Movie Review: 'Star Trek Beyond' a Bold Step Forward
Star Trek gets all rough & tumble in this latest incarnation, brought to the screen by Justin Lin, who previously helmed four instalments in the diesel-fueled Fast & Furious franchise.
It’s a tighter, more-focused feature than the last two films in the franchise, directed by J.J Abrams, who defected to the Star Wars empire, and written by Alex Kurtzman & Roberto Orci (Orci, who was initially slated to direct this instalment, was alleged to be a 9/11 truther who snuck conspiracy theories into the last movie).
And Beyond is decidedly faster. Maybe too fast. Lin was an unusual choice to replace Abrams, and Trek fans outright rejected the film’s first trailer, which blasted the Beastie Boys’ Sabotage over scenes of sci-fi action.
But his Star Trek movie is loose and fun and while it may no longer resemble the 1960s TV series, it’s a serviceable summer blockbuster in a 2016 season that desperately lacks quality in that department.
Biggest asset here: the central core of classic characters, firmly established by new actors in the previous two movies, who here get a settle into their roles and let plot take center stage.
Chris Pine may still be no William Shatner as Captain Kirk, but he’s now closer to that iconic portrayal than before: no longer the impassioned bad boy seen in the first movie, he’s now a reasoned, charismatic leader able to breathlessly whip his crew into action.
Even better is Zachary Quinto’s Spock; the actor reigns in the Vulcan’s over-the-top, illogical portrayal in the previous movie into subtle comedy, and deadpans his way through the movie’s most amusing moments.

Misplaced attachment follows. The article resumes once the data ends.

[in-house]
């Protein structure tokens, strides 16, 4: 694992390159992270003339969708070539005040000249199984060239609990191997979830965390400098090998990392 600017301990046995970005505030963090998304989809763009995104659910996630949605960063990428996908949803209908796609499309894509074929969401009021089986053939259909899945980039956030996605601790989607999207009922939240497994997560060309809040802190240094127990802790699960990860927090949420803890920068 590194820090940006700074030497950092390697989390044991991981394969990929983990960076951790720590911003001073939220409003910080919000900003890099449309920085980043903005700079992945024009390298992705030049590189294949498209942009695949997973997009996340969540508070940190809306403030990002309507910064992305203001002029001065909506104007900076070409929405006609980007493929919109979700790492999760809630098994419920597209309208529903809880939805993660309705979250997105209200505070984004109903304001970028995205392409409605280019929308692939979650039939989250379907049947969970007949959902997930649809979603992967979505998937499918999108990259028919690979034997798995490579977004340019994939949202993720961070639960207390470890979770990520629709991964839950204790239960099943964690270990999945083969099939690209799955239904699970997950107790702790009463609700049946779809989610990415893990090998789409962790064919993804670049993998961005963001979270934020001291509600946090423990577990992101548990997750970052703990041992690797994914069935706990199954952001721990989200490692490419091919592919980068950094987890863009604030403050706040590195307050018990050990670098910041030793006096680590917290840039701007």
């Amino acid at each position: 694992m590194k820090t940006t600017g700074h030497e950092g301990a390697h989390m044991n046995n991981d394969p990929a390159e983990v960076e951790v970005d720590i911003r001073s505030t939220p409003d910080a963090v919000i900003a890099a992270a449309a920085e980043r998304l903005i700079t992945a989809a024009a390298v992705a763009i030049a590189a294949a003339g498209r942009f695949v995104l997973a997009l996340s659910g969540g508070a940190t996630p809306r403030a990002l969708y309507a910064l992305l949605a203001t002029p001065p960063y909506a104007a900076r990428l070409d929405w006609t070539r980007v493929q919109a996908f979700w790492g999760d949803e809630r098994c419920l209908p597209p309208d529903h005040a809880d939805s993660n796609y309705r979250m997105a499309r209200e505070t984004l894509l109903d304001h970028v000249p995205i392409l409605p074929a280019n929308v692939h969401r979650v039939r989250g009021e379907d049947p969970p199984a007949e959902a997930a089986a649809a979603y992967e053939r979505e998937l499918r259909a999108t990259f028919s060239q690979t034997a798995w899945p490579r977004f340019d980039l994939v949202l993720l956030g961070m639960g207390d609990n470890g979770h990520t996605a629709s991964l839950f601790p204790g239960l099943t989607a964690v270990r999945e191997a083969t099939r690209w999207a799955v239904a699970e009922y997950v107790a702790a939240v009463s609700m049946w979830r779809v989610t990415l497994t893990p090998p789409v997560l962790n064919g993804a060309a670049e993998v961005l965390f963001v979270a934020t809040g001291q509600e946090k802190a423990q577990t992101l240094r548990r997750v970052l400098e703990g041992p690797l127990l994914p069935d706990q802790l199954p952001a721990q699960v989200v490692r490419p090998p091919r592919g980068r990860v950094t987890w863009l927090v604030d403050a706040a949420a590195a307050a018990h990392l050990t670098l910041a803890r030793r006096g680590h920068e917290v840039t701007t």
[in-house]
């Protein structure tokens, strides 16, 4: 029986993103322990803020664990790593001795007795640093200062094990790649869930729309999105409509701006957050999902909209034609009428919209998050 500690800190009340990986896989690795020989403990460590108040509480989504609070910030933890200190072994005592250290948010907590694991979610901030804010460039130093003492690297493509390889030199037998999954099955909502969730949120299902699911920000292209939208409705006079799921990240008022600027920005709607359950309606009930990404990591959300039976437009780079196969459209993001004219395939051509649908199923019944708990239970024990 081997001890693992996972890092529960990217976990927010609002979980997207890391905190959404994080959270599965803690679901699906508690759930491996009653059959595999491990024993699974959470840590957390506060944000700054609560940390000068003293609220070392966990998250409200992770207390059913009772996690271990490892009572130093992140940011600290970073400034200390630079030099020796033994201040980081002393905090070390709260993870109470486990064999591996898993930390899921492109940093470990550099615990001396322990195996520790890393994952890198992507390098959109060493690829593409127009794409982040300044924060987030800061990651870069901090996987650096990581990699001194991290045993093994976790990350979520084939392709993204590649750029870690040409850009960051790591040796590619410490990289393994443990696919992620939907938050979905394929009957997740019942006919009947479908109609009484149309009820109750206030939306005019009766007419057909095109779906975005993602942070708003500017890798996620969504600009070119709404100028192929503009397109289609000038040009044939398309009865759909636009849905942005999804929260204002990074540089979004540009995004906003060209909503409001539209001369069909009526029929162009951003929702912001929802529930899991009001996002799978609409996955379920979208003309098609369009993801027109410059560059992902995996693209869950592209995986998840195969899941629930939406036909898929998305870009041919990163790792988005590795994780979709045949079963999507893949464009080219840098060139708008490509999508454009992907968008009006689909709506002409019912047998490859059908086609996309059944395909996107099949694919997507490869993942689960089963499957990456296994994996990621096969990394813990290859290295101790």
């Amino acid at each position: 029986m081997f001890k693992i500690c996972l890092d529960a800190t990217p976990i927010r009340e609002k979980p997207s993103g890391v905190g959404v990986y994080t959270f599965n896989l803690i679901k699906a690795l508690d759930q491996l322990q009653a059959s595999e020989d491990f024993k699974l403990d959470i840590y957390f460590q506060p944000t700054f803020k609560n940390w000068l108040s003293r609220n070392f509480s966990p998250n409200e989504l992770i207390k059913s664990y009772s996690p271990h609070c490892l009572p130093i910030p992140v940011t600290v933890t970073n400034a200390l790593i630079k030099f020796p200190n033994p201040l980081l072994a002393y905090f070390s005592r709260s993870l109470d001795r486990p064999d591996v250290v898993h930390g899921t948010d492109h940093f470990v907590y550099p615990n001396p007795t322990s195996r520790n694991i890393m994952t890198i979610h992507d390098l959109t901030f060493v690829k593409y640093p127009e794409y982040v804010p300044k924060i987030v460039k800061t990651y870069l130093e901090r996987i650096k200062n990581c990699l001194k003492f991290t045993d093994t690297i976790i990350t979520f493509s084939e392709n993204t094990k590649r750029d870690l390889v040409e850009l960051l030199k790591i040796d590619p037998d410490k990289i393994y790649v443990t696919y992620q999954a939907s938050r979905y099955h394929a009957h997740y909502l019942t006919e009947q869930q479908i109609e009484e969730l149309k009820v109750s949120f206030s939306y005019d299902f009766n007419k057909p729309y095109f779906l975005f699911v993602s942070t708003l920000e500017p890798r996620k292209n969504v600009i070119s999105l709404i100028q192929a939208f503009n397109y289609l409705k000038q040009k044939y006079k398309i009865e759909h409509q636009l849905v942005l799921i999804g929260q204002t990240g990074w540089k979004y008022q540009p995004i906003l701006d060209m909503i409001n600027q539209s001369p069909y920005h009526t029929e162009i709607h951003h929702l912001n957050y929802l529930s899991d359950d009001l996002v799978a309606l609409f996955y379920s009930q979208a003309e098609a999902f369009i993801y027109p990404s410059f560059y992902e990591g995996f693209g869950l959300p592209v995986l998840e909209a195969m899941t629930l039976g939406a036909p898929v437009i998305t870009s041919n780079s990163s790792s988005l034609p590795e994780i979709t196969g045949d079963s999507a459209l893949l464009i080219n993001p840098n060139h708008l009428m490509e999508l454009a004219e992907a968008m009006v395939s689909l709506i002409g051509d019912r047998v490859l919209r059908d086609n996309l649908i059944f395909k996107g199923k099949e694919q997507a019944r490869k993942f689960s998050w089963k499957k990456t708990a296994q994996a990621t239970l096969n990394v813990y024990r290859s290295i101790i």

In Beyond, Kirk and Spock are both torn between staying with the Enterprise and launching into other career opportunities; Kirk advancing through intergalactic politics and Spock going to Vulcan to help repopulate his home planet.
We want them to stay aboard, of course, which makes the ultimate theme of Beyond a little strange. The movie seems to be saying that it’s better to stick with what you know and like than to reach for new challenges.
What might be their final mission on the Enterprise ultimately finds the crew abandoned on an alien planet with a fellow refugee – Sofia Boutella’s colorful Jaylah, a welcome addition to the proceedings – and a foreign race led by Krall (Idris Elba), whose been luring starships to their demise for the usual reasons.
Supporting crew members Sulu (John Cho), Uhura (Zoe Saldana), and Chekov (Anton Yelchin) don’t get a whole lot to do here, but each has a scene or two to develop their characters. Co-writer Simon Pegg, on the other hand, has written himself into more screentime as Scotty.
But Beyond’s greatest casting asset – as in the earlier two movies – is Karl Urban’s Bones. He spends most of the storyline alongside Quinto’s Spock, and the interplay between the two of them is the film’s biggest strength.
While Beyond, despite the change in screenwriters and director, doesn’t exactly thrust the franchise into new territory, it’s the kind of old fashioned one-off adventure that plays out like an extended episode of the classic TV show. Minus the usual galaxy-threating finale that is obligated to close out blockbusters like this.
But on that level, it’s a rousing success.
Star Trek Beyond was one of the final films for Anton Yelchin, who was tragically killed months before its release; the movie is dedicated to both him and Leonard Nimoy, who passed away last year.
Note: this review originally appeared on Expats.cz